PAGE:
Weather Architecture Grounding environmental awareness in historical understanding, Weather Architecture begins in the Enlightenment. Alongside a concern for reason and empirical science the eighteenth century gave new attention and reverence to subjective experience and the natural world, so that one became a means to explore the other. Reconfiguring the relations between nature and culture stimulated an expanded understanding of architectural authorship. In contrast to the aloof and individual authorship developed in the Italian Renaissance, an alternative conception of the architect encouraged a new type of design and a new way of designing that valued the ideas and emotions evoked through experience and acknowledged the creative influences of the weather as well as the user. The changing weather became synonymous with changing perception and was considered to be as exceptional as the imagination.
Analysing attitudes to a changing environment, Weather Architecture identifies a picturesque and romantic thread that began in the eighteenth century and was revived in the mid-twentieth century as a means to revise modernism, while today it is increasingly relevant due to anthropogenic climate change and the emergence of a hybridised weather that is industrial, electromagnetic and radioactive as well as natural. At a time when environmental awareness is of growing relevance, my overriding aim is to understand a history of architecture as a history of weather and thus to consider the weather as an architectural author that influences design, construction and use in a creative dialogue with other authors such as the architect and user.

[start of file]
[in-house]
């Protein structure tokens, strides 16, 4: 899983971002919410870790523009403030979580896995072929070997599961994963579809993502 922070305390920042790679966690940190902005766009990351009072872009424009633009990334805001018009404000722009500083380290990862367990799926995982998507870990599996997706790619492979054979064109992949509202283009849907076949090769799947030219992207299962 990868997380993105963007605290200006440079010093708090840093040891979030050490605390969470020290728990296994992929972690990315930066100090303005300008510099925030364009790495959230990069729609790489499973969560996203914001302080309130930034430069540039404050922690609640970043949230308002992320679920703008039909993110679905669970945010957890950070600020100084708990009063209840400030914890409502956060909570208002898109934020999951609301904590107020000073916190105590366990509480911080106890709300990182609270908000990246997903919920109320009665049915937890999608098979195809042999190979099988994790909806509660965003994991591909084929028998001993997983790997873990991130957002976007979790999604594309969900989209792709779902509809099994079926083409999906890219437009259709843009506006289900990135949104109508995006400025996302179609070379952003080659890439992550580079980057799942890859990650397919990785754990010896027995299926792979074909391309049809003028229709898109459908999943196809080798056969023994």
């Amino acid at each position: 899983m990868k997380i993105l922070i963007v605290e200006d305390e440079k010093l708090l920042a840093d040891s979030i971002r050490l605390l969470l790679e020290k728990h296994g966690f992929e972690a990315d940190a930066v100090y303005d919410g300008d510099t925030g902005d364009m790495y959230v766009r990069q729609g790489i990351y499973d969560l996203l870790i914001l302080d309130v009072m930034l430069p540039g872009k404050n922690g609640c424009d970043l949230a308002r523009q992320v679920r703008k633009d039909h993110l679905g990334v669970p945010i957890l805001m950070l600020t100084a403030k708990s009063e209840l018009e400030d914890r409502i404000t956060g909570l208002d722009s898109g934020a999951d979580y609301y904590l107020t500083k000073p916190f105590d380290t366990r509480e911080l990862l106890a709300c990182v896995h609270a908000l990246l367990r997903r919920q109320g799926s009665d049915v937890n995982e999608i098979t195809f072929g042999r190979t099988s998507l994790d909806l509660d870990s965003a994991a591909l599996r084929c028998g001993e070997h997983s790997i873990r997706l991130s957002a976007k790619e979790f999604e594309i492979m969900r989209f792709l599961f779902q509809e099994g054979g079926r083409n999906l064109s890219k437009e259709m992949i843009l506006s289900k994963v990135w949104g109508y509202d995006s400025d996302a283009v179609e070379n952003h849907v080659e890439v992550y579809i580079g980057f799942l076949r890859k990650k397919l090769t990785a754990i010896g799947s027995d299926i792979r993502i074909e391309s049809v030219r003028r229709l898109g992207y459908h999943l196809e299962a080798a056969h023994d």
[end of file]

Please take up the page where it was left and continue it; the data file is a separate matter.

Jonathan Hill is Professor of Architecture and Visual Theory at the UCL Bartlett School of Architecture, where he is Director of the MPhil/PhD Architectural Design programme. He is the author of The Illegal Architect (1998), Actions of Architecture (2003) and Immaterial Architecture (2006). Jonathan is the editor of Occupying Architecture: Between the Architect and The User (1998), Architecture—the Subject is Matter (2001) and Research by Design (2003), and a co-editor of Critical Architecture (2007) and Pattern (2007). His current research focuses on the relations between architecture and weather.